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Minister says Ottawa must respect choice of First Nations to hold powwows

Last Updated May 29, 2020 at 3:44 pm EST

Minister of Indigenous Services Marc Miller, right, and Dr. Tom Wong, Chief Medical Officer of Public Health at Indigenous Services Canada, take part in a press conference on Parliament Hill amid the COVID-19 pandemic in Ottawa on Friday, May 29, 2020. THE CANADIAN PRESS/Sean Kilpatrick

OTTAWA — Canada’s Indigenous services minister says Ottawa won’t dictate terms to First Nations on holding ceremonies and powwows during a pandemic.

“If you believe in self-determination of Indigenous Peoples you have to respect choices even when you don’t agree with them,” Marc Miller said during a news briefing Friday.

Miller was responding to a question about a Manitoba First Nation organizing a powwow for next month. He said studies have shown that when decisions are made by Indigenous communities the medical results are better.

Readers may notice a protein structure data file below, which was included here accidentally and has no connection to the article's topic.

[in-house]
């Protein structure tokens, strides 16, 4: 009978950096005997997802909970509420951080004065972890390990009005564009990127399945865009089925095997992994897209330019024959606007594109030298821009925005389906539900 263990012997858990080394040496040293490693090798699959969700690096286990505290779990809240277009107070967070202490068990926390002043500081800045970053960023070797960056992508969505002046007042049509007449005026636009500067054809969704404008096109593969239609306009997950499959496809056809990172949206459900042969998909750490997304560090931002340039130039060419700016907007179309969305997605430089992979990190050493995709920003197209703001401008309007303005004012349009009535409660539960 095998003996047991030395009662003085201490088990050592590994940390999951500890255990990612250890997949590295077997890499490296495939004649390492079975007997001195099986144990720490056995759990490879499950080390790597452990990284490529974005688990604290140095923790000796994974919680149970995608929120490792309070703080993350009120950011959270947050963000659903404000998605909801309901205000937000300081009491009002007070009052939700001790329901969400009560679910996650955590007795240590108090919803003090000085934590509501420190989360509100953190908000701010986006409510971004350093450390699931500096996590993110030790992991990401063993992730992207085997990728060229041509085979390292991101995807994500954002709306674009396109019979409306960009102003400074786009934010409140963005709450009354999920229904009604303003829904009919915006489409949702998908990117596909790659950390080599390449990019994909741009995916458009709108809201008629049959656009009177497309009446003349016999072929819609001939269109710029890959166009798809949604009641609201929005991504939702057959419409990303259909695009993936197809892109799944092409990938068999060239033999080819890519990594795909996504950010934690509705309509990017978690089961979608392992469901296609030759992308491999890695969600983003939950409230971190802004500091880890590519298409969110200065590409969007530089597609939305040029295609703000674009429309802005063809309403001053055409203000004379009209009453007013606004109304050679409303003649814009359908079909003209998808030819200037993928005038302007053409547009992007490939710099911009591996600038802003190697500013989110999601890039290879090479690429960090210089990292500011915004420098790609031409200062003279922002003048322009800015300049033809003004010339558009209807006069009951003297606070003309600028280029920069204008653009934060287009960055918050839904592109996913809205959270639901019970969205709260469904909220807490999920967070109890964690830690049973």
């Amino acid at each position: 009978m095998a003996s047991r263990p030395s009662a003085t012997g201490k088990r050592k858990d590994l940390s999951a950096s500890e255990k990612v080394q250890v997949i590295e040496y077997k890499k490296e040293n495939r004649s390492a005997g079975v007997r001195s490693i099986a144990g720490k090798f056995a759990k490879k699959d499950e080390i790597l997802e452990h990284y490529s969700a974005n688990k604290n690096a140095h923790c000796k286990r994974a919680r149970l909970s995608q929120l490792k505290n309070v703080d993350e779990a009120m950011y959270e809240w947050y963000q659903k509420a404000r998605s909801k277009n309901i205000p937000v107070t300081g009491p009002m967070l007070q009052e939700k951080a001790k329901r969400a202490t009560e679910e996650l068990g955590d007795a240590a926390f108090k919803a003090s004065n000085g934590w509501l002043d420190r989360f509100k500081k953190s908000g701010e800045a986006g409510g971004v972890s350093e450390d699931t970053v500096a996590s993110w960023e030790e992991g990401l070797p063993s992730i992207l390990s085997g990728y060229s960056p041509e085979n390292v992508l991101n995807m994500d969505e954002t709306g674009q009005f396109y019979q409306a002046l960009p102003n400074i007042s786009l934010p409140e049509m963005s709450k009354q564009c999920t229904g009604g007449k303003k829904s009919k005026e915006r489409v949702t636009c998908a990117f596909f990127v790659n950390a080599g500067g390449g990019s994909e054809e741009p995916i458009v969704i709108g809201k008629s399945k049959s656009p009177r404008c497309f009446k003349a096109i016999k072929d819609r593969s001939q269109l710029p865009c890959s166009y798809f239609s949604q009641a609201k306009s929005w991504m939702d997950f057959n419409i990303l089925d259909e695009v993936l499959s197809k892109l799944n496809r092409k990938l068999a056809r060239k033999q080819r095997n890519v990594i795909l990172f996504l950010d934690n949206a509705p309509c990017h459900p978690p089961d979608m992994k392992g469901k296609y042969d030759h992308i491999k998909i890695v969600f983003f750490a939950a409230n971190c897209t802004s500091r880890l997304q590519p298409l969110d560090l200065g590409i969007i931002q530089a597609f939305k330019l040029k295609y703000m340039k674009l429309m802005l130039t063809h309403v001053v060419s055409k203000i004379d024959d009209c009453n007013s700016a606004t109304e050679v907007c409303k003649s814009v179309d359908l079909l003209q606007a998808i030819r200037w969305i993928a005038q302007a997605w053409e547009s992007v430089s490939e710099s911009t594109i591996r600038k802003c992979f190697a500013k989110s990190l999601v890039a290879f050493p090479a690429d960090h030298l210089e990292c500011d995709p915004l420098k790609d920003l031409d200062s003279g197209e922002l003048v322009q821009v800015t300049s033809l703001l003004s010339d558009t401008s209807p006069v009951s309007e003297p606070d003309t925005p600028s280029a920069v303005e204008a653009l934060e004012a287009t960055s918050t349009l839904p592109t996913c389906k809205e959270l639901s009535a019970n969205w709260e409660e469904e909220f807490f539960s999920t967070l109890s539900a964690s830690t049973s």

Cornell McLean, chief of the Lake Manitoba First Nation, said earlier this week that after careful consideration it was decided that the community’s traditional powwow would go ahead in June. The chief said it would help bring healing to the community, about 160 kilometres north of Winnipeg, where people have been struggling under strict rules put in place by community leadership two months ago due to COVID-19.

McLean noted the federal government made it clear that Indigenous ceremonies won’t be stopped during the pandemic after RCMP were dispatched to a sun-dance ceremony in Saskatchewan earlier this month.

Premier Brian Pallister joined Saskatchewan Premier Scott Moe in criticizing the federal government for sending mixed messages to First Nations about whether they have to follow provincial public-health orders. Pallister said he would bring up the concern during a call with Prime Minister Justin Trudeau on Thursday.

“We are not people who believe in two-tiered health,” the premier said.

Miller countered that Indigenous leaders have told him First Nations people have long lived under a two-tiered health system and “they are the victims of it.” Health outcomes on First Nations tend to be poorer than the Canadian average and care offered is significantly limited compared to urban centres.

“Those are the cards, I think, that Indigenous communities would say that they were dealt going into this pandemic and create that vulnerability that is exacerbated by COVID-19.”

This report by The Canadian Press was first published May 29, 2020

— By Kelly Geraldine Malone in Winnipeg

The Canadian Press

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